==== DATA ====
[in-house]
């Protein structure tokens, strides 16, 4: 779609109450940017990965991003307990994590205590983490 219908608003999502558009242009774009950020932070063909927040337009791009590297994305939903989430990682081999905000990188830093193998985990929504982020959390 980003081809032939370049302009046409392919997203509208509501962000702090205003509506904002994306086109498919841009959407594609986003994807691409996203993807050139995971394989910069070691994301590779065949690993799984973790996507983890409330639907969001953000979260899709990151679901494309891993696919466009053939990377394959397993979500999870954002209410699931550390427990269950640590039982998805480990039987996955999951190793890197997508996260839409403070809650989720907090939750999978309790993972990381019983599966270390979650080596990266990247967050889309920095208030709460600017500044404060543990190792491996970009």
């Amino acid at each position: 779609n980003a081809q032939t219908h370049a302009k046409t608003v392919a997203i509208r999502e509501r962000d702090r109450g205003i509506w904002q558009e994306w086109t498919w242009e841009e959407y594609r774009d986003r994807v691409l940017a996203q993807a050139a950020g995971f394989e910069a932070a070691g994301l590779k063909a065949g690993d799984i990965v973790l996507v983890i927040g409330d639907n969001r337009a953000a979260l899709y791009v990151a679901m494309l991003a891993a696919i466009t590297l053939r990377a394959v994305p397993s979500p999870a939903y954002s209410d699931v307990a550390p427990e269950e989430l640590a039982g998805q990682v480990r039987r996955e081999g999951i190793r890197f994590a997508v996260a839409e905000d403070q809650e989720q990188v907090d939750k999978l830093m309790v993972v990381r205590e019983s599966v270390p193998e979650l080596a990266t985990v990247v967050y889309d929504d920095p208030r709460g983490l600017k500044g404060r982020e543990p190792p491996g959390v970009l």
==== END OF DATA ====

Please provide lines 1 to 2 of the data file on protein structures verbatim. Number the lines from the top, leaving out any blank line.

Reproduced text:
[in-house]
């Protein structure tokens, strides 16, 4: 779609109450940017990965991003307990994590205590983490 219908608003999502558009242009774009950020932070063909927040337009791009590297994305939903989430990682081999905000990188830093193998985990929504982020959390 980003081809032939370049302009046409392919997203509208509501962000702090205003509506904002994306086109498919841009959407594609986003994807691409996203993807050139995971394989910069070691994301590779065949690993799984973790996507983890409330639907969001953000979260899709990151679901494309891993696919466009053939990377394959397993979500999870954002209410699931550390427990269950640590039982998805480990039987996955999951190793890197997508996260839409403070809650989720907090939750999978309790993972990381019983599966270390979650080596990266990247967050889309920095208030709460600017500044404060543990190792491996970009």